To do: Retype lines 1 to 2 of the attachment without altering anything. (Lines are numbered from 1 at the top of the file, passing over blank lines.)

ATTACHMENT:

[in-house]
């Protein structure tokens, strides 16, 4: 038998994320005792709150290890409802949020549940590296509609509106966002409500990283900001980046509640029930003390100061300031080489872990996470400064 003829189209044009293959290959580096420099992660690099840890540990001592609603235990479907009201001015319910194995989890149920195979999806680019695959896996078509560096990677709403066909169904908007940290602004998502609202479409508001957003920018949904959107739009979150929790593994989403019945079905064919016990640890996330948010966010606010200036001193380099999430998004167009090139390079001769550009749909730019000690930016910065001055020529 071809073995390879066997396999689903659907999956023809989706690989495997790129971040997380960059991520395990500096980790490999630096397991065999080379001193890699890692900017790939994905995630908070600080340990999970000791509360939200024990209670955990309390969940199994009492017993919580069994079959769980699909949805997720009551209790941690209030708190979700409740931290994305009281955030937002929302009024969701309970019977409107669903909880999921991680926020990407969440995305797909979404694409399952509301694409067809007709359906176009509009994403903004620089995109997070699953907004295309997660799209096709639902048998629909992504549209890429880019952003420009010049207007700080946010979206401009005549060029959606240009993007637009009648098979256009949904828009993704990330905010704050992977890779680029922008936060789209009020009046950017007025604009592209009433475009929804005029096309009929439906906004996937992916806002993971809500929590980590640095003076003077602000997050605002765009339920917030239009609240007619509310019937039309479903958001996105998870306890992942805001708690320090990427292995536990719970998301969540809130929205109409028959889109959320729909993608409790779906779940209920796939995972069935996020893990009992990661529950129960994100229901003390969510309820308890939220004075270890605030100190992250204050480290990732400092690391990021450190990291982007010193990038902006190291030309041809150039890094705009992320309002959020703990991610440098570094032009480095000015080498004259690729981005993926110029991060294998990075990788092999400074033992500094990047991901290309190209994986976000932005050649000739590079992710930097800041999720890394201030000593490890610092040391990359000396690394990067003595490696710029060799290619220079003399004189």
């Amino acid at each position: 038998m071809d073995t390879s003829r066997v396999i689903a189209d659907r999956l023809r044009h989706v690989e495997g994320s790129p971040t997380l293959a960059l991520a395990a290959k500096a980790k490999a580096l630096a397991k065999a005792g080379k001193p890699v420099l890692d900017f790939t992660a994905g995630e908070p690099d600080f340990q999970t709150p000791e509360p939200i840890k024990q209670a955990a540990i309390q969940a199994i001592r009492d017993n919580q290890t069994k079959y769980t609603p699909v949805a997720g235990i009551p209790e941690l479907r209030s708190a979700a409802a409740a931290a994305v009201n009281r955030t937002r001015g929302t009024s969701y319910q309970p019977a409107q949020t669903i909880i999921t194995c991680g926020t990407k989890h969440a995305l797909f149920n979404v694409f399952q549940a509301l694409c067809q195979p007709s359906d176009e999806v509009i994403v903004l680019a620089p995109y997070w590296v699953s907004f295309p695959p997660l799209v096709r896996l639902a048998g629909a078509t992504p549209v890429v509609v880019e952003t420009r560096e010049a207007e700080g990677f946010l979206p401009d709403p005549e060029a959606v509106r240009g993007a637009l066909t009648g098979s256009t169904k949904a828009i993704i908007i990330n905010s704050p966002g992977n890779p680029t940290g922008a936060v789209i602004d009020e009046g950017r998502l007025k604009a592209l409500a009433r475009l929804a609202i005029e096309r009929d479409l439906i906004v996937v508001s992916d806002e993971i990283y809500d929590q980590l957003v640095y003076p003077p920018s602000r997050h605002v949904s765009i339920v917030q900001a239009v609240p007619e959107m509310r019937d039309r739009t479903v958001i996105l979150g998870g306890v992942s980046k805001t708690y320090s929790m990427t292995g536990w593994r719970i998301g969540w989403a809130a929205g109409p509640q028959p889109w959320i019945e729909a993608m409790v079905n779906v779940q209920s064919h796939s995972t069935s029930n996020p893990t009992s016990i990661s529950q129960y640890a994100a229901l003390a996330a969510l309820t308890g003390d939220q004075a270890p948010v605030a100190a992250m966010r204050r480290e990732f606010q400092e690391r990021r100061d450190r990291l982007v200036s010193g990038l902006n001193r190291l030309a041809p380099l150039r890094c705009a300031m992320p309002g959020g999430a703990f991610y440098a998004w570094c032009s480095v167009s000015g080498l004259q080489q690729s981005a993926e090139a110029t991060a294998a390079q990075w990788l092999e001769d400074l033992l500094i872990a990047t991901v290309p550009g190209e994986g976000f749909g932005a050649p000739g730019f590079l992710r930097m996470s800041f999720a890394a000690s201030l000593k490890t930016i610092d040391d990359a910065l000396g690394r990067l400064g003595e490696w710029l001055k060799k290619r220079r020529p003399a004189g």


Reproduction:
[in-house]
């Protein structure tokens, strides 16, 4: 038998994320005792709150290890409802949020549940590296509609509106966002409500990283900001980046509640029930003390100061300031080489872990996470400064 003829189209044009293959290959580096420099992660690099840890540990001592609603235990479907009201001015319910194995989890149920195979999806680019695959896996078509560096990677709403066909169904908007940290602004998502609202479409508001957003920018949904959107739009979150929790593994989403019945079905064919016990640890996330948010966010606010200036001193380099999430998004167009090139390079001769550009749909730019000690930016910065001055020529 071809073995390879066997396999689903659907999956023809989706690989495997790129971040997380960059991520395990500096980790490999630096397991065999080379001193890699890692900017790939994905995630908070600080340990999970000791509360939200024990209670955990309390969940199994009492017993919580069994079959769980699909949805997720009551209790941690209030708190979700409740931290994305009281955030937002929302009024969701309970019977409107669903909880999921991680926020990407969440995305797909979404694409399952509301694409067809007709359906176009509009994403903004620089995109997070699953907004295309997660799209096709639902048998629909992504549209890429880019952003420009010049207007700080946010979206401009005549060029959606240009993007637009009648098979256009949904828009993704990330905010704050992977890779680029922008936060789209009020009046950017007025604009592209009433475009929804005029096309009929439906906004996937992916806002993971809500929590980590640095003076003077602000997050605002765009339920917030239009609240007619509310019937039309479903958001996105998870306890992942805001708690320090990427292995536990719970998301969540809130929205109409028959889109959320729909993608409790779906779940209920796939995972069935996020893990009992990661529950129960994100229901003390969510309820308890939220004075270890605030100190992250204050480290990732400092690391990021450190990291982007010193990038902006190291030309041809150039890094705009992320309002959020703990991610440098570094032009480095000015080498004259690729981005993926110029991060294998990075990788092999400074033992500094990047991901290309190209994986976000932005050649000739590079992710930097800041999720890394201030000593490890610092040391990359000396690394990067003595490696710029060799290619220079003399004189």